When it comes to recycling, many of us tend to think about plastic automatically. While it’s incredibly beneficial to take steps to reduce plastic use and increase recycling, plastic consumption isn’t the only problem facing the planet. Have you ever thought about how much paper you use? While businesses are moving towards digital ways of working, and we’re becoming increasingly reliant on innovative technology, we’re a long way from reaching a point where we no longer need paper. As paper comes from trees, and environmental concerns become increasingly pressing, it’s a good idea to have a think about whether you’re using too much paper.
Are you using too much paper?
In many ways, the world has become less reliant on paper in recent years, but if you look at the statistics, you may be surprised at just how much paper we use. Almost 15% of global wood harvests are used to manufacture paper, with America alone using around 68 million trees per year for paper production. Over 90% of paper comes directly from trees, and 50% of business waste comprises paper-based products and materials. This may be shocking given that more and more companies are utilising digital systems and advanced technology.
If you think about your own home and your job, how much paper do you use on a daily basis? You might use far more than you think, once you’ve factored in the paper you use for work, kitchen towel, toilet paper, and supplies used for doing arts and crafts and printing off documents or pages you’ve downloaded or found on the Internet.
What are the environmental effects of using too much paper?
There are several important consequences of using more paper than we need. The most significant include:
Deforestation occurs when trees are felled and forests and woodlands are cleared to create paper and other materials. Cutting down trees not only impacts air quality and cleanliness, but it also threatens the future of wildlife species that call forestland their home. Sometimes, deforestion also disrupts the culture and livelihood of indigenous peoples who have lived in the forests for centuries.
Clearing trees has contributed to several species becoming endangered, including orangutans, giant pandas, Asian elephants, chimpanzees, and Amur leopards.
Deforestation can also increase the risk of global warming. It takes 75,000 trees to produce just one edition of a weekend newspaper, and a single tree can produce enough oxygen to sustain three people.
Plastic pollution has hit the headlines in recent months, but paper pollution is also a major issue. Figures suggest that over 500 million tons of paper will be produced globally by 2020. The manufacturing process produces toxic materials, which are released into the air, water, and soil.
You might also be surprised to learn that when paper isn’t recycled it ends up in landfill, and as the paper decomposes it produces methane gases that are up to 25 times more potent than carbon dioxide as a heat-trapping gas.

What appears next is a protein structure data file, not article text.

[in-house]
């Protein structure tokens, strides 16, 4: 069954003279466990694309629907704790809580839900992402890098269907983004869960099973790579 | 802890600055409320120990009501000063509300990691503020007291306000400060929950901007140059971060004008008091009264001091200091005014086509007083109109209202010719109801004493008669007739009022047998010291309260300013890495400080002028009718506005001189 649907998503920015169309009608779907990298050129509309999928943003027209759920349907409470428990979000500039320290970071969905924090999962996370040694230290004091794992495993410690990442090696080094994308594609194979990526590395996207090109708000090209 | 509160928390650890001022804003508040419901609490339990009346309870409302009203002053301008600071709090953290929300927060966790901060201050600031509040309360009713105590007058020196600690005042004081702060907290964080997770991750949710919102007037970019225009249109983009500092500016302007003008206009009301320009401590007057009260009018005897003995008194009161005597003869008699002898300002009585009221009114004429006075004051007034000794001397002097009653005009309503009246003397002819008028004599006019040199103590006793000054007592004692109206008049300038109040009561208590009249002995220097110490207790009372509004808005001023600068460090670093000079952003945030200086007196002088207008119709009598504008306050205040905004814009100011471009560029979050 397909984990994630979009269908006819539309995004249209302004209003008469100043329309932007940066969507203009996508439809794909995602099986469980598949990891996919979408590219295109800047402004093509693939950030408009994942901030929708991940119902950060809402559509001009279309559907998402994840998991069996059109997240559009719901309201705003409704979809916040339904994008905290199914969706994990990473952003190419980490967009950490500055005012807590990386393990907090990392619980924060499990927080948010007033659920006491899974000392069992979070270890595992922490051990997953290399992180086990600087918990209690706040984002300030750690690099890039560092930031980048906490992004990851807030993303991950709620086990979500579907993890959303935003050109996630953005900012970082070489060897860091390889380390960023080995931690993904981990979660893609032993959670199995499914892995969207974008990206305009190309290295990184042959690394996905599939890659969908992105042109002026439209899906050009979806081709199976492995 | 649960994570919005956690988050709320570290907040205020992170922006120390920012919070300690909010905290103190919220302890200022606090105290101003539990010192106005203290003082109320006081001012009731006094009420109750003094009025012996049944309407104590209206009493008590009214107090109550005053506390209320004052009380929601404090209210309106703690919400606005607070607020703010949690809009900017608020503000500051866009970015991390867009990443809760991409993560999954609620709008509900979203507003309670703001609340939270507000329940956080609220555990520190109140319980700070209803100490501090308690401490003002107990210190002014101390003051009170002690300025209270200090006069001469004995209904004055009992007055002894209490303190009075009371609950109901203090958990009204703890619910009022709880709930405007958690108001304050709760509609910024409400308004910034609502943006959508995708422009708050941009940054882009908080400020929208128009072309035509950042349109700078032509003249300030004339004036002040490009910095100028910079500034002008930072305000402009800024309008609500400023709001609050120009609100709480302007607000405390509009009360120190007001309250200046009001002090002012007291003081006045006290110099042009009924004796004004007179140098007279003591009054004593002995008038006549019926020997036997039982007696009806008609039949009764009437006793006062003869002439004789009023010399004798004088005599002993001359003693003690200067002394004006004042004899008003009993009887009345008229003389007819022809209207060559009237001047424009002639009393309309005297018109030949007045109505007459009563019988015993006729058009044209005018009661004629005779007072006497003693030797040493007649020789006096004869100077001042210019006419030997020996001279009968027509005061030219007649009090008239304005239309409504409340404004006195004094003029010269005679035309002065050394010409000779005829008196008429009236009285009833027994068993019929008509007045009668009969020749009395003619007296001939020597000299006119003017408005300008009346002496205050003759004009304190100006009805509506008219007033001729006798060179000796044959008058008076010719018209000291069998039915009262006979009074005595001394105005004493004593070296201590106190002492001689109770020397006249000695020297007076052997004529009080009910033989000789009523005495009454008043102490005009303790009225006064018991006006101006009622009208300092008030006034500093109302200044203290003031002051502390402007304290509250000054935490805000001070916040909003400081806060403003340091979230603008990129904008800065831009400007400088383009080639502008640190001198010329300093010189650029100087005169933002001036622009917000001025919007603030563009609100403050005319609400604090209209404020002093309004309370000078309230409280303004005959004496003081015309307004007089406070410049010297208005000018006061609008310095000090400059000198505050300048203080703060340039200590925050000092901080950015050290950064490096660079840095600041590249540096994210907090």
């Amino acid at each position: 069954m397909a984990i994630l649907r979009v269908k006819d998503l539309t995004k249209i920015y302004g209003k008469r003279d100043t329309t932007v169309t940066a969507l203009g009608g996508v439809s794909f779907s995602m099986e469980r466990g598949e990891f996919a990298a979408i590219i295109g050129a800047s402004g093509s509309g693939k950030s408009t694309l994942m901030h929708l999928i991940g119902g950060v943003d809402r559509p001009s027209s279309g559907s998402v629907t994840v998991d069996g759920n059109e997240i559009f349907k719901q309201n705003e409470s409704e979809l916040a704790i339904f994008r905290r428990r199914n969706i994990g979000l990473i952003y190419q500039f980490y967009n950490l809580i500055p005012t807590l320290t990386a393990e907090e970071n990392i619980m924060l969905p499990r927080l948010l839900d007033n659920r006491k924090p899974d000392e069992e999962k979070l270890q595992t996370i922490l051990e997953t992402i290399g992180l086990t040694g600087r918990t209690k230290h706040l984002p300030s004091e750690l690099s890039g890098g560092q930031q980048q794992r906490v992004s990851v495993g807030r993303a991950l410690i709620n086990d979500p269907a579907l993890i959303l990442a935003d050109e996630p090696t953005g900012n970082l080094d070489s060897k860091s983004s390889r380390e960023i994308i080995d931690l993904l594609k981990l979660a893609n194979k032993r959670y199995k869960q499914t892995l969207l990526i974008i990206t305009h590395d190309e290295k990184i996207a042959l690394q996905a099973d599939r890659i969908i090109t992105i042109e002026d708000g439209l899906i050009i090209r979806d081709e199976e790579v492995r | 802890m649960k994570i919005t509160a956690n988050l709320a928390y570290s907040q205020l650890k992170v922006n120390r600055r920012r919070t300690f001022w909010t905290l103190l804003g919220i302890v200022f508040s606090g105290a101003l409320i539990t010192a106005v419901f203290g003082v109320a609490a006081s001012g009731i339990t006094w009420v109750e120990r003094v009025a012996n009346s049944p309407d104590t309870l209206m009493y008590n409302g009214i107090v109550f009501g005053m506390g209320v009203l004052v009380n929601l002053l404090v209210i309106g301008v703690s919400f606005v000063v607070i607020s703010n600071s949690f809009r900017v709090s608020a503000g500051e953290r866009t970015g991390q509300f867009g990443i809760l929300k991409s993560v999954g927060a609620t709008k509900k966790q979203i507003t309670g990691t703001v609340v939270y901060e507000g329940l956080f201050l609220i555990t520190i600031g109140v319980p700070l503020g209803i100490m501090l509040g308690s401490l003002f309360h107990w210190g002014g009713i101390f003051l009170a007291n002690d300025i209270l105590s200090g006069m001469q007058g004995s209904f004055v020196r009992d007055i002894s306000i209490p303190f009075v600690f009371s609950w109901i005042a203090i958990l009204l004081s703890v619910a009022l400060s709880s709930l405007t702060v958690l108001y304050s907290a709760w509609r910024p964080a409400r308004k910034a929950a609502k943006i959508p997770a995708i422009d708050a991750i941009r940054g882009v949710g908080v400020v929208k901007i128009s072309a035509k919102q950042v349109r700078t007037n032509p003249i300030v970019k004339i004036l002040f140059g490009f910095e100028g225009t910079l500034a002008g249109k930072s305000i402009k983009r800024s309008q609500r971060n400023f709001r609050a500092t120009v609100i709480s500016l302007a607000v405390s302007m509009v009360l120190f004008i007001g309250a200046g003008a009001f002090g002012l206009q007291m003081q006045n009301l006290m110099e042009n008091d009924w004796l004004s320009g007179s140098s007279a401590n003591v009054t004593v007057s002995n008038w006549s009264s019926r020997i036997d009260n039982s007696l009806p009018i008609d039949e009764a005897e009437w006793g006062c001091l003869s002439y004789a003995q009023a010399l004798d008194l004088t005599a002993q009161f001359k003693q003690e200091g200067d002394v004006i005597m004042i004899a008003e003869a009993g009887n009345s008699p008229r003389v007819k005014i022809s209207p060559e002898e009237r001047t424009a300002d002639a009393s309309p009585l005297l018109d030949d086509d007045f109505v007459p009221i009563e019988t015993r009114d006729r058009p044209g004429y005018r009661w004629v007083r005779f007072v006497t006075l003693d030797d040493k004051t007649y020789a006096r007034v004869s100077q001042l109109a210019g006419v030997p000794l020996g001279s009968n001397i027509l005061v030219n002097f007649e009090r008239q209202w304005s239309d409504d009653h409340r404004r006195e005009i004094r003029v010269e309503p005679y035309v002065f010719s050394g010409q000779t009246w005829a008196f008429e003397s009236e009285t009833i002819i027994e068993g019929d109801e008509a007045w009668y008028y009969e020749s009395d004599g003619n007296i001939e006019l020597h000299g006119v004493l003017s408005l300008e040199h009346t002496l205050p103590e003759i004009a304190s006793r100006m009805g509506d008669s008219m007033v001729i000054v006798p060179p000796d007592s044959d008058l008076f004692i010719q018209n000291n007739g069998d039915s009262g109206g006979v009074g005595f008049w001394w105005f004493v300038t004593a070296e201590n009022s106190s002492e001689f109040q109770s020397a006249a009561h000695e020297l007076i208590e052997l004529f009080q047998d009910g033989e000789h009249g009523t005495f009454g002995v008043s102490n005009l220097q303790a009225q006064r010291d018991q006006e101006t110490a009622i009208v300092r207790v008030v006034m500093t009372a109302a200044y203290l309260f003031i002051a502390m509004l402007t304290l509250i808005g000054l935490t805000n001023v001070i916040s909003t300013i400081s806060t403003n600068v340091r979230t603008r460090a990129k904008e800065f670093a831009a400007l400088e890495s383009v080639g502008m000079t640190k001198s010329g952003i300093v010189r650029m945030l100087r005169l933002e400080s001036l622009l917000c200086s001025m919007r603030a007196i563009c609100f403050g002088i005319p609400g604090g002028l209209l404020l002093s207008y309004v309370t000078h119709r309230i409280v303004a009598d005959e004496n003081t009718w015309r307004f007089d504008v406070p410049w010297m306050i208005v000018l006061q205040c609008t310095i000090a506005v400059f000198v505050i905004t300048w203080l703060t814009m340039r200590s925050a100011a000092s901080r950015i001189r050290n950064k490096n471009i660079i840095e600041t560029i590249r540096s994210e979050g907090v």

Media headlines often focus on the environmental impact of plastic production and waste, but did you know that a 2011 research paper said it takes four times as much energy to produce a paper bag than a plastic bag? And as paper also weighs more than plastic, transporationalso uses more energy.
What can I do to reduce paper pollution and decrease waste?
If you think you use more paper than you need to, or you usually chuck paper in the bin once you’ve finished with it, there are some very simple ways you can reduce usage and do your bit to protect the planet. These include:
● Sending emails and texts rather than posting letters
● Buying recycled paper
● Using a shredding service to dispose of and recycle sensitive documents and papers that contain personal information
●Shredded paper, used kitchen roll, cardboard and tissues can be used in your home composting
● Placing paper and cardboard products in recycling boxes
● Downloading tickets, passes, and receipts instead of printing them out
● Signing up for online bank statements and using mobile banking apps
● Reusing paper when making notes or creating lists
● Encouraging family members, friends, and colleagues to recycle paper
● Suggesting eco-friendly ways of working to your boss, for example, switching paper files and invoices to digital versions
● Buying paper from sustainable sources, and looking for eco-friendly suppliers and retailers
● Supporting causes and brands that invest in replanting and protecting native wildlife species
● Try and buy products with minimal packaging
We tend to use paper without really giving it a second thought. While paper is an incredibly useful material, which we may always be reliant on, there are ways to reduce paper usage and prevent waste. If you think you use more paper than you need to, why not start taking steps to decrease paper pollution and protect forests and precious wildlife species by recycling the paper you use, taking advantage of digital technology, and looking for sustainable products?